While one may doubt that Albert Greco reads French sociology, his analysis shows uncanny parallels to Bourdieu’s analysis of markets in The Rules of Art. In both studies, the cultured consumers of the dominated fraction drive the sales of the genres into which World Literature falls.11 Bourdieu shows in his analysis of Les Editions de Minuit between 1953 and 1969 that critically acclaimed literature does have an economic logic; it may not sell as well as the latest John Grisham thriller this year, but it sells well over time.12 Bourdieu does not take up such problems as the “hand-selling” of books in stores, but Greco does. What happens when “consumers looking for specific titles cannot find them?” he asks: “they exit from bookstores dissatisfied.”13 The bookstore as gatekeeper is in precipitous decline, a victim of inventory limits and low on-line prices.
The new answer to inventory is “the long tail,” as Chris Anderson christened it in 2006.14 Selling small numbers of many books is made possible by keeping inventory in low-cost warehouses and conducting business on the Internet. This formula has made Amazon the biggest bookseller in the world and the largest and most powerful gatekeeper in literature. George Packer, in a recent analysis, writes that Amazon has abolished “the old print world of scarcity” in inventory, and in authorship, and, most importantly, in gatekeeping. Packer notes that Jeff Bezos, in his 2011 letter to shareholders, wrote that “When a platform is self-service, even the improbable ideas can get tried, because there is no expert gatekeeper reader to say ‘that will never work!’ ”15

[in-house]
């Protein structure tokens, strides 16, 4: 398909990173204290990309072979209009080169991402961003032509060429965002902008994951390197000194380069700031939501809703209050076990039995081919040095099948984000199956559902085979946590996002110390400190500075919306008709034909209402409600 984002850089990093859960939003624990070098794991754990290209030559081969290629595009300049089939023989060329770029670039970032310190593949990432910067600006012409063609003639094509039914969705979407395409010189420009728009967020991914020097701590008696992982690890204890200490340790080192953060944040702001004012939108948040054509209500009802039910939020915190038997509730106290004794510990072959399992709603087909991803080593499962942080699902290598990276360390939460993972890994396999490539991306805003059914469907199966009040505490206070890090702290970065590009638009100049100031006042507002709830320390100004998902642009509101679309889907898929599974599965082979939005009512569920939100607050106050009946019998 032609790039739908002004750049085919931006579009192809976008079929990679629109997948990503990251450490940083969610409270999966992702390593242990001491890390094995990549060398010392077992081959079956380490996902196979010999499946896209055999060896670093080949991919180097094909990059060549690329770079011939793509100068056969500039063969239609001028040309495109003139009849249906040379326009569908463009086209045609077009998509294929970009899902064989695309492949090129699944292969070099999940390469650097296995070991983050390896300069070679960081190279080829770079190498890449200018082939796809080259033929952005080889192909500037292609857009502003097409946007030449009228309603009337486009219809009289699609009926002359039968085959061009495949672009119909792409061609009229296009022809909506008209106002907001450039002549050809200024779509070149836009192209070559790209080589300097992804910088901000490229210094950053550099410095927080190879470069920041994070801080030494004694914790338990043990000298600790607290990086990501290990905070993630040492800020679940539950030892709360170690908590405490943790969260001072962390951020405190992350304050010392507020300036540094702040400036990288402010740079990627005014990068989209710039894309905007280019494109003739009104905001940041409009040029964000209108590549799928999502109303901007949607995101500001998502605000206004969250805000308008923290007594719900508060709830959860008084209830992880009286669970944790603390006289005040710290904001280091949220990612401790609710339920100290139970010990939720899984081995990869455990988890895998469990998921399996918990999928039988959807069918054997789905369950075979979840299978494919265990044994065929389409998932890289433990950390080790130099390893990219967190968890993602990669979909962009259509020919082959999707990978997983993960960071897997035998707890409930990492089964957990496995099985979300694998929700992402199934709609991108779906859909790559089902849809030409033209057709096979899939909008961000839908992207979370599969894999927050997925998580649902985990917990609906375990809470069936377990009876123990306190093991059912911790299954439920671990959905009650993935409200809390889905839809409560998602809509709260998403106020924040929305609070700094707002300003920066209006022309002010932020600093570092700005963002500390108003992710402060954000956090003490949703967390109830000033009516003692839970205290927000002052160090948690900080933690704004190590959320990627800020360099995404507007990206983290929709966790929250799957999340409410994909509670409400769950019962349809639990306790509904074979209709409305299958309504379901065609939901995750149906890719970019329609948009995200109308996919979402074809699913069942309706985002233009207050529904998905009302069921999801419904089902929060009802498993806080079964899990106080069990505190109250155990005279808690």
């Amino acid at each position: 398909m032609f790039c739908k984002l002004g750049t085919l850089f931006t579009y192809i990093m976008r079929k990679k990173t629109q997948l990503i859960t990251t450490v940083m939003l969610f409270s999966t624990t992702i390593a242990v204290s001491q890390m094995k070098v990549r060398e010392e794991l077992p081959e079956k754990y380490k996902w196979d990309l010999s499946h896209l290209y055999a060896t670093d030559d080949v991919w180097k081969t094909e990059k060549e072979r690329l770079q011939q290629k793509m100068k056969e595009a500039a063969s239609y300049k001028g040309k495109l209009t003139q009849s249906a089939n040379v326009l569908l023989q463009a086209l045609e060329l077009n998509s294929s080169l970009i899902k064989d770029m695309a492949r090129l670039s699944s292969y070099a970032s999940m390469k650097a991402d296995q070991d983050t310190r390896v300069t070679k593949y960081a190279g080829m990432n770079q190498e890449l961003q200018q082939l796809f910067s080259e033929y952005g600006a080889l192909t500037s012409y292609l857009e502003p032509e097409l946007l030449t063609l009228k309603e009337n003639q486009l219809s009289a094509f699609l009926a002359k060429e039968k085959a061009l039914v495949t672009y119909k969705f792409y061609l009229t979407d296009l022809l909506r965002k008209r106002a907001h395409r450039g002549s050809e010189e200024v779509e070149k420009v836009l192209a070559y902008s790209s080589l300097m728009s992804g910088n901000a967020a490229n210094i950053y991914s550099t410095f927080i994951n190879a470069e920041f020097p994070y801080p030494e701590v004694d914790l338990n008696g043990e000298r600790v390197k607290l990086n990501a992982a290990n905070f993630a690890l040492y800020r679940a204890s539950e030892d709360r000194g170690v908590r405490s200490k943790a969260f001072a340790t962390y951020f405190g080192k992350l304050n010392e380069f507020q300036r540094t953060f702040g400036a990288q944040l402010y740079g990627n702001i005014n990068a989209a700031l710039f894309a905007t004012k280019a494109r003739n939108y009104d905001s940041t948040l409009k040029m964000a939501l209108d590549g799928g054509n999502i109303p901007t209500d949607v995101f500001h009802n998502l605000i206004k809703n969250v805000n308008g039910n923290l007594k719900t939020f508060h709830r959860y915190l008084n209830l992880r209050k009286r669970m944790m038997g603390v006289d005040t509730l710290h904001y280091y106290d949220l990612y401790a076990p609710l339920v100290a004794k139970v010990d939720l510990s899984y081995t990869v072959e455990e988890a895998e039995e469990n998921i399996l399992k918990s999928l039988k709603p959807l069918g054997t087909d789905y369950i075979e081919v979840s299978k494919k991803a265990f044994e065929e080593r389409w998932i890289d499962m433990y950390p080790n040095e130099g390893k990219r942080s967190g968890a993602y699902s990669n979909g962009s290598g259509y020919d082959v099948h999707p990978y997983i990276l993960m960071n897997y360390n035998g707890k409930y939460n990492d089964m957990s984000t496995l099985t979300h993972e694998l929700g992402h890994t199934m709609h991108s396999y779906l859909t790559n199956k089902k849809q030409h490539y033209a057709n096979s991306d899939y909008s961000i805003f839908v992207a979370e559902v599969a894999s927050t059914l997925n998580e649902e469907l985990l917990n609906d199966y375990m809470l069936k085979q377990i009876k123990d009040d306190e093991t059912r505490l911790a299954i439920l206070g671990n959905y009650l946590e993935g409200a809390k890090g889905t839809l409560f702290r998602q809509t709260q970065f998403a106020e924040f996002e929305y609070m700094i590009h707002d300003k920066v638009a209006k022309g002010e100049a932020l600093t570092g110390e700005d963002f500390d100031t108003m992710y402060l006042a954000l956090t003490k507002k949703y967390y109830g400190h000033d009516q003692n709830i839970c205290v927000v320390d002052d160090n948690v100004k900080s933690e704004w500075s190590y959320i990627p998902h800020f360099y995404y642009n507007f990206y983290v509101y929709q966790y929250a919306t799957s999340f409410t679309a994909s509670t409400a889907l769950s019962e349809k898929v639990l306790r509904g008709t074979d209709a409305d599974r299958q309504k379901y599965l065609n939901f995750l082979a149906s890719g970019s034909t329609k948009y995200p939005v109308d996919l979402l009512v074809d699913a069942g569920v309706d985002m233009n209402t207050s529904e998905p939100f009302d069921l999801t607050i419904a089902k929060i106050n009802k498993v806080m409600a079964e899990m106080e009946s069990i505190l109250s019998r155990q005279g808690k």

In fact, the Bezos model of crowd-sourced gatekeeping has begun to erode the importance of professional book reviewers. In shortening the cybernetic loop of publishing and reading and writing, Amazon flatters readers that they too are reviewers and writers, pointing out that it can “distribute globally. Publish once and reach readers worldwide. Get to market fast. Publishing takes less than 5 minutes. Your book appears on Amazon within 24 hours.” Languages are no problem. You can publish “in English, German, French, Spanish, Portuguese, Italian, and Japanese,” the dominant publishing languages.16
But you can collect royalties only if you live “in the US, Canada, UK, Germany, India, France, Italy, Spain, Japan, Brazil, Mexico, Australia.” Amazon offers no effective copyright protection, no Library of Congress registration, and Amazon Kindle will set the price of your e-book in most of the world. The way this concentrates power in the dominantly Anglophone world of Amazon, and a few other Western languages, seems obvious. Garcia
Marquez could upload his books in Spanish, but he would not be able to collect royalties because he was a Colombian citizen to the end. China Keitetsi, who wrote about being a child soldier, could neither upload a book in her native Swahili nor collect payment in Uganda, South Africa, or even in the Netherlands, her countries of passage.
There are other problems. The hidden costs to the writer of entering Amazon attention space are draconian. Like Facebook or Twitter, Amazon reduces all “verbage,” as it calls writing, to the template of its distribution system. Even though it does not yet make a profit, Amazon keeps expanding that template, aided by UPS, the USPS, and FedEx. No Ngugi or Etheridge Knight here; the model of the penny-a-word pulp jungle of the 1920s is more appropriate. Amazon augments the Anglophone dominant fraction by expanding its inventory, by speeding delivery, by suggesting books you will like (because readers demographically similar to you like them). None of this produces real variety, because the process itself is blinkered. As Ted Striphas suggests in The Late Age of Print, Amazon is actually suggesting the genres of book creation, through its close monitoring of ISBN and Bookland EAN codes and various forms of instant feedback.17 There is no Germany to be surveyed by Carl Weissner for its needs.